Time to get on the non alcoholic beers
Time to get on the non-alcoholic beers
When Dan Andrews announced the release from restrictions in Melbourne he was inevitably asked by a journalist, ‘does this mean it’s time to get on the beers?’. Television coverage of the much-awaited news showed people clinking champagne glasses and announced that we’ll finally be able to meet our mates at the pub.
As we start to edge towards a return to our former lives, some have suggested that there is an opportunity to consider which parts of our previously busy lives were actually meaningful and which parts were unnecessary. One of the things you may want to consider as part of your reflection is the role alcohol plays in your daily life.
Alcohol, helped along by alcohol advertising, takes a lot of credit for activities that would feel great anyway. It rides on the coattails of many of the happiest and most exciting events of our lives. Case in point, a Richmond supporter would have felt amazing at the final siren on Saturday night whether they’d been on the beers or not.
It is more than possible that catching up with friends and family after all this time apart will evoke feelings of happiness and pleasure whether you have full-strength booze in hand or not. What’s not to love about sitting outside in the sunshine with your nearest and dearest, chatting and laughing and enjoying delicious food and drink. And if those situations don’t feel good or aren’t tolerable without the booze, then perhaps now is the perfect time to reflect on that too.
The good news is that the non alcoholic drinks industry is taking off in Australia. For years, faux alcohol was extremely disappointing. A few dusty bottles of sparkling grape juice and some watery, flavourless beer in the supermarket aisle. A lot of alcohol-free beer, wine and spirits are now being produced by the same method as the real stuff and then having the alcohol removed. The result is a whole new world of drinks that capture both the taste and feel of their alcoholic relatives.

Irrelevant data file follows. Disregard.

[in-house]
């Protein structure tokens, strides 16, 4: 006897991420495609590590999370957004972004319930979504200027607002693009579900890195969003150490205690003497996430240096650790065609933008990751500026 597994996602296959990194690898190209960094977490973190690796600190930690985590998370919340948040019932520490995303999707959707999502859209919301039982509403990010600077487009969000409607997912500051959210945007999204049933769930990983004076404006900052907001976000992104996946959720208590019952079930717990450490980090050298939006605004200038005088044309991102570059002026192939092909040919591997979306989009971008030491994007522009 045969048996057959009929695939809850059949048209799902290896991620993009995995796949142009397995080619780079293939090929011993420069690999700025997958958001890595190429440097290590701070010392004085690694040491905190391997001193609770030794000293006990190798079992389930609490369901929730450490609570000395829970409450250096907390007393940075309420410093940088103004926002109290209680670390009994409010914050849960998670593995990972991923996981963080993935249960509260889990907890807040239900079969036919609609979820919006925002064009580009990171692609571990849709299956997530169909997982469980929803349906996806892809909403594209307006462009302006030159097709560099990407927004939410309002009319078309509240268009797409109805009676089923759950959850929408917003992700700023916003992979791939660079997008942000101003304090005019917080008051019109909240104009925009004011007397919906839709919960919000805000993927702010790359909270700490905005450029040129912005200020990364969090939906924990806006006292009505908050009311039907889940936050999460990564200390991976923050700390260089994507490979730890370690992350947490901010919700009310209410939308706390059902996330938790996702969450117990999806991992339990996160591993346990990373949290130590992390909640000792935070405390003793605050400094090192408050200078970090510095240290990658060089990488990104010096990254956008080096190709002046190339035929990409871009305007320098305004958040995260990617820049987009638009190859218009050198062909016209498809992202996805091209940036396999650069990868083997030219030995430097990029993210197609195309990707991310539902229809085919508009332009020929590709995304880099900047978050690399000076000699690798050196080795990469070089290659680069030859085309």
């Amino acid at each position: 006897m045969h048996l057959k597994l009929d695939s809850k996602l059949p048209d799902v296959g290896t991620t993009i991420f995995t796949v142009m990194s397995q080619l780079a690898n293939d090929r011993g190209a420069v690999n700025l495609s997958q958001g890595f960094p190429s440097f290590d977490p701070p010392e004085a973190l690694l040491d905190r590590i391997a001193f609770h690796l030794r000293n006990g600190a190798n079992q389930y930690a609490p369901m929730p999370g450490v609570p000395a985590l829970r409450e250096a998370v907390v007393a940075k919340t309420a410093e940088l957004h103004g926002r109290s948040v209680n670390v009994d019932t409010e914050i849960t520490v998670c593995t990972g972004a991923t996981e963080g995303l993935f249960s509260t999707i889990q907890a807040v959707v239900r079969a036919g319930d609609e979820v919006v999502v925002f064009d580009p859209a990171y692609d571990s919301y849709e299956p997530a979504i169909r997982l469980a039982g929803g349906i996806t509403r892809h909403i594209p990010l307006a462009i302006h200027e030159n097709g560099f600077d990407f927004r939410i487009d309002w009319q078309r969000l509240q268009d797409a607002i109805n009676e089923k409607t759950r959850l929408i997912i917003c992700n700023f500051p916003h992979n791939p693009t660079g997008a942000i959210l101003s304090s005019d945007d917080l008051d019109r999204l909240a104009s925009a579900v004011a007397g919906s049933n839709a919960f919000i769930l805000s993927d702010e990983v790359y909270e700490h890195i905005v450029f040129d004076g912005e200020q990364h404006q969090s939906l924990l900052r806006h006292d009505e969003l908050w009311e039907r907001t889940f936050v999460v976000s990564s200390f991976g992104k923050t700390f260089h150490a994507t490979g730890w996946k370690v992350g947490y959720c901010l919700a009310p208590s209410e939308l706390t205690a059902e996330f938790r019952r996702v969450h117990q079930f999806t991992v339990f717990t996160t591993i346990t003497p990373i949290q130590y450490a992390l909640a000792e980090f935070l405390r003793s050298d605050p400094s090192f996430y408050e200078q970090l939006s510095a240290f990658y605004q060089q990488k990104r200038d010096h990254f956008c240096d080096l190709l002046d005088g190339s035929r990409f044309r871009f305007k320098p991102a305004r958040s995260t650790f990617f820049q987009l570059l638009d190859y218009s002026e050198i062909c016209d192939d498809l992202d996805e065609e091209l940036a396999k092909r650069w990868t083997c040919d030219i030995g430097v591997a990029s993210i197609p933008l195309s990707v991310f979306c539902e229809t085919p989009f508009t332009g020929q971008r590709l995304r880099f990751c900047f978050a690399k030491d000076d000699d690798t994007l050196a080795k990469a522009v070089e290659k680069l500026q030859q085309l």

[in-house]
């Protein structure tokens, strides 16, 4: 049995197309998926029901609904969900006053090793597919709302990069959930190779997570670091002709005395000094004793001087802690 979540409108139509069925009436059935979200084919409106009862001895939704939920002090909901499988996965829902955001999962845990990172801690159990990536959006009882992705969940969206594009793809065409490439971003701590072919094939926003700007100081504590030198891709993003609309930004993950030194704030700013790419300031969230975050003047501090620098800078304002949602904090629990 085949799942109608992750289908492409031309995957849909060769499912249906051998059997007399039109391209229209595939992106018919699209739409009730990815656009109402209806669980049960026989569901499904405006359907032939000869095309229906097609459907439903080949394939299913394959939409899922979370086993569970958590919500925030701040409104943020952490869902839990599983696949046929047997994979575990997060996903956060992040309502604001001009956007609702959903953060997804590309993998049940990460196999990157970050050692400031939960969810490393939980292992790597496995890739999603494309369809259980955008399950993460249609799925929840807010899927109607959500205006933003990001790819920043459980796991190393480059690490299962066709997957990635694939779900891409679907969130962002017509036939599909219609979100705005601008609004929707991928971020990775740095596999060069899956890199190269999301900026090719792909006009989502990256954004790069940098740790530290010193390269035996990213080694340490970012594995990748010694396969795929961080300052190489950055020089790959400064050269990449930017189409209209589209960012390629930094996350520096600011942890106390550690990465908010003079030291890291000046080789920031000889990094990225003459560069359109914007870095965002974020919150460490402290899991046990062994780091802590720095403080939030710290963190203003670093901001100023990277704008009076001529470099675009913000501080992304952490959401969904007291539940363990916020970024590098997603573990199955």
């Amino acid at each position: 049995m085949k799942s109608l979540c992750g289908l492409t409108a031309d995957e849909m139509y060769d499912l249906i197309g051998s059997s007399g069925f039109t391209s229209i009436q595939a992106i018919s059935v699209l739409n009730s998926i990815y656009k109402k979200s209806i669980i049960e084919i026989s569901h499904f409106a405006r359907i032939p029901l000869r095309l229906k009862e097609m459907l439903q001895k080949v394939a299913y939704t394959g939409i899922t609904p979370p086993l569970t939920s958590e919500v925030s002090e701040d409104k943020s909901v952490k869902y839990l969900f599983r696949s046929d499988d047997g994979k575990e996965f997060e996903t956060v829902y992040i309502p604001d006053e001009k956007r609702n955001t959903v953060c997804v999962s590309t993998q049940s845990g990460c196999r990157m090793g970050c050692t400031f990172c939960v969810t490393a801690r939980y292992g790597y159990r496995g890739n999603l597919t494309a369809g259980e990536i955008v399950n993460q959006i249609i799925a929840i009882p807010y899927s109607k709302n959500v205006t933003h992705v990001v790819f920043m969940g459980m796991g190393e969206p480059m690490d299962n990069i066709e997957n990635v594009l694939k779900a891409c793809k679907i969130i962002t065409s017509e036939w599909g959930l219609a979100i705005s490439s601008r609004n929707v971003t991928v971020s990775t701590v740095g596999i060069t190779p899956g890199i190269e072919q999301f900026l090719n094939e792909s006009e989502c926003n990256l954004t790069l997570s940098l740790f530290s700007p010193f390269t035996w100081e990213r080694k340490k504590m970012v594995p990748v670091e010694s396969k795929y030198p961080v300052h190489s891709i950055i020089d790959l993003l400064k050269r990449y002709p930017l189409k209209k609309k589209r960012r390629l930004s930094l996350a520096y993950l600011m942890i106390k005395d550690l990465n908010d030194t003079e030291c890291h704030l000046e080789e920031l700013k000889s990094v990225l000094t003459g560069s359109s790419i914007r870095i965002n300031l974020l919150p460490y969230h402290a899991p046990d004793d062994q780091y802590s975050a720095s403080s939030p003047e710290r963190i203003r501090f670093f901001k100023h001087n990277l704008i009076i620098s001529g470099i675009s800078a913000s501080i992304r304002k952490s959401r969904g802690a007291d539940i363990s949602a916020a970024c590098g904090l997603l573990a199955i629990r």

What’s the point you ask? And I understand the question. For years I did not know why anyone would drink a light beer. They didn’t taste very good and didn’t make you feel any different. Why not just have a coke. I once purchased reduced-alcohol sauvignon blanc and couldn’t even bring myself to open the bottle. I ended up taking it to a barbecue and leaving it there (what a terrible guest).
But there are lots of reasons to choose alcohol-free drinks. For those who enjoy an adult beverage but can’t drink alcohol because they are driving, for religious reasons, pregnancy or health issues (mental or physical), these drinks provide a great way to feel like you’re not missing out at a social event.
As a long-time drinker, first-time sober person, I know what you’re still thinking. Why would you drink if not to feel the effect of the alcohol? You drink to feel good and have fun. You drink for the buzz. You drink to relax. To reduce your inhibitions. To connect with others. You drink to wind down. You drink to block out the world - a world which has been incredibly challenging this year.
If like me (and many others according to the stats) you noticed your drinking increase this year, alcohol-free drinks may be a useful tool in your toolkit. I am part way through a personal 100 day alcohol-free challenge and these drinks have really helped me. Surprisingly, even without the alcohol, having a G&T in my back garden on a sunny afternoon still feels relaxing and enjoyable. Opening a non alcoholic beer does help mark the end of a work day. Which goes back to my earlier point, how much credit should the alcohol get for these moments?
Of course, not all alcohol-free drinks are created equal. Red wine seems particularly tricky and white wines can still be too sweet. The great news is that as this category takes off the range continues to expand and lots of people are starting to review what’s available. Another cautionary note, for people who are struggling with serious alcohol dependency, these alcohol-free drinks can be triggering and lead to relapse. In the sober and sober curious community there is a divide as to whether alcohol-free drinks are a good idea. But as with most things in life, do whatever works for you.
I haven’t tested out my sober status in the real world yet. But when I do, I will be taking my alcohol-free alternatives with me. Perhaps you’d like to join me? Cheers.
You can follow Sarah @sober_in_the_suburbs